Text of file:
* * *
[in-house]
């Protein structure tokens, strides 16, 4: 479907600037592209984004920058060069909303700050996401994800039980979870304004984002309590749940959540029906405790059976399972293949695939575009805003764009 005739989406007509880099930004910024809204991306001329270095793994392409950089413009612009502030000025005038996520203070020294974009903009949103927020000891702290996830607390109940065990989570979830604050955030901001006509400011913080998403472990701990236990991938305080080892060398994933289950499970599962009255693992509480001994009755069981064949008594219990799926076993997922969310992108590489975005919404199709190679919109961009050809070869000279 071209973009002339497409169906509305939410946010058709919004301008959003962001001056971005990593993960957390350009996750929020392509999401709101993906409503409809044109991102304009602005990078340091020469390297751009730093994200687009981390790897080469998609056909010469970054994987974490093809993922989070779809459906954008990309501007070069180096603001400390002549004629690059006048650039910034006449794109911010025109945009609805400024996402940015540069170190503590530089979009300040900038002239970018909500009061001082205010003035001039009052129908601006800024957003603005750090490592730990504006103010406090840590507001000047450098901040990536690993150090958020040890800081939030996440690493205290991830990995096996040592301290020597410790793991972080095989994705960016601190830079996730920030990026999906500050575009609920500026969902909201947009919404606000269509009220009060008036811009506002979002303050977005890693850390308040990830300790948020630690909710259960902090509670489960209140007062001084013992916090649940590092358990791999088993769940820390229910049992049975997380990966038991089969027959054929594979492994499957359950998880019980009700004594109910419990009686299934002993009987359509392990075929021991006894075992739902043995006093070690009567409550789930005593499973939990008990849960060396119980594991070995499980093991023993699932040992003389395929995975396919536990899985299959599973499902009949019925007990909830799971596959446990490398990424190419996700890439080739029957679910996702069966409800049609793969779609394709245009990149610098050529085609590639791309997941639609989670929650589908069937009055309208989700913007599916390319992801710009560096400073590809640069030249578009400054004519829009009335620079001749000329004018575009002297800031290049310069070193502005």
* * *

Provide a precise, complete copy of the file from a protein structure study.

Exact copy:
[in-house]
């Protein structure tokens, strides 16, 4: 479907600037592209984004920058060069909303700050996401994800039980979870304004984002309590749940959540029906405790059976399972293949695939575009805003764009 005739989406007509880099930004910024809204991306001329270095793994392409950089413009612009502030000025005038996520203070020294974009903009949103927020000891702290996830607390109940065990989570979830604050955030901001006509400011913080998403472990701990236990991938305080080892060398994933289950499970599962009255693992509480001994009755069981064949008594219990799926076993997922969310992108590489975005919404199709190679919109961009050809070869000279 071209973009002339497409169906509305939410946010058709919004301008959003962001001056971005990593993960957390350009996750929020392509999401709101993906409503409809044109991102304009602005990078340091020469390297751009730093994200687009981390790897080469998609056909010469970054994987974490093809993922989070779809459906954008990309501007070069180096603001400390002549004629690059006048650039910034006449794109911010025109945009609805400024996402940015540069170190503590530089979009300040900038002239970018909500009061001082205010003035001039009052129908601006800024957003603005750090490592730990504006103010406090840590507001000047450098901040990536690993150090958020040890800081939030996440690493205290991830990995096996040592301290020597410790793991972080095989994705960016601190830079996730920030990026999906500050575009609920500026969902909201947009919404606000269509009220009060008036811009506002979002303050977005890693850390308040990830300790948020630690909710259960902090509670489960209140007062001084013992916090649940590092358990791999088993769940820390229910049992049975997380990966038991089969027959054929594979492994499957359950998880019980009700004594109910419990009686299934002993009987359509392990075929021991006894075992739902043995006093070690009567409550789930005593499973939990008990849960060396119980594991070995499980093991023993699932040992003389395929995975396919536990899985299959599973499902009949019925007990909830799971596959446990490398990424190419996700890439080739029957679910996702069966409800049609793969779609394709245009990149610098050529085609590639791309997941639609989670929650589908069937009055309208989700913007599916390319992801710009560096400073590809640069030249578009400054004519829009009335620079001749000329004018575009002297800031290049310069070193502005």